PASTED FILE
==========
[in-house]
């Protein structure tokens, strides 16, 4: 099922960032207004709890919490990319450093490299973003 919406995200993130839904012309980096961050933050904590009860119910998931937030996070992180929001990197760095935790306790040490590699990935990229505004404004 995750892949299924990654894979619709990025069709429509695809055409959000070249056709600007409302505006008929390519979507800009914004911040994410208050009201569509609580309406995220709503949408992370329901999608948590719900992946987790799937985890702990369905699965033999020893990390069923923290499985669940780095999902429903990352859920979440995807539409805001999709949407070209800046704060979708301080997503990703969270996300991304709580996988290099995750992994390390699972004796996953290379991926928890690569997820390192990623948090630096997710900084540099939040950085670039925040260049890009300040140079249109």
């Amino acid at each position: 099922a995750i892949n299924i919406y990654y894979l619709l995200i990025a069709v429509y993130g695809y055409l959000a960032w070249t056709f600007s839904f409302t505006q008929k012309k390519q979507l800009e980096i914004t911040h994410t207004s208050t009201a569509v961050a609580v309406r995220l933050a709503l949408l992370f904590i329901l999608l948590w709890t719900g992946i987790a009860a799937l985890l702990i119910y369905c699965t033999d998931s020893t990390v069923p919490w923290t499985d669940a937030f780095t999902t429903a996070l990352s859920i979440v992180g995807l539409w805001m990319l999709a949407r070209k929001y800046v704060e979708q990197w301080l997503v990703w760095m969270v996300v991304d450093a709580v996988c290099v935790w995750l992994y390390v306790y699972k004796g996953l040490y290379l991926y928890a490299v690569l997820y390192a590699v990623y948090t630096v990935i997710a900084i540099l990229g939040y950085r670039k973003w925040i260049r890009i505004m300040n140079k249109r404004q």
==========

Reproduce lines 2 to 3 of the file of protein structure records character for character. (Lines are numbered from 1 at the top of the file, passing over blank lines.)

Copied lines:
């Protein structure tokens, strides 16, 4: 099922960032207004709890919490990319450093490299973003 919406995200993130839904012309980096961050933050904590009860119910998931937030996070992180929001990197760095935790306790040490590699990935990229505004404004 995750892949299924990654894979619709990025069709429509695809055409959000070249056709600007409302505006008929390519979507800009914004911040994410208050009201569509609580309406995220709503949408992370329901999608948590719900992946987790799937985890702990369905699965033999020893990390069923923290499985669940780095999902429903990352859920979440995807539409805001999709949407070209800046704060979708301080997503990703969270996300991304709580996988290099995750992994390390699972004796996953290379991926928890690569997820390192990623948090630096997710900084540099939040950085670039925040260049890009300040140079249109």
């Amino acid at each position: 099922a995750i892949n299924i919406y990654y894979l619709l995200i990025a069709v429509y993130g695809y055409l959000a960032w070249t056709f600007s839904f409302t505006q008929k012309k390519q979507l800009e980096i914004t911040h994410t207004s208050t009201a569509v961050a609580v309406r995220l933050a709503l949408l992370f904590i329901l999608l948590w709890t719900g992946i987790a009860a799937l985890l702990i119910y369905c699965t033999d998931s020893t990390v069923p919490w923290t499985d669940a937030f780095t999902t429903a996070l990352s859920i979440v992180g995807l539409w805001m990319l999709a949407r070209k929001y800046v704060e979708q990197w301080l997503v990703w760095m969270v996300v991304d450093a709580v996988c290099v935790w995750l992994y390390v306790y699972k004796g996953l040490y290379l991926y928890a490299v690569l997820y390192a590699v990623y948090t630096v990935i997710a900084i540099l990229g939040y950085r670039k973003w925040i260049r890009i505004m300040n140079k249109r404004q």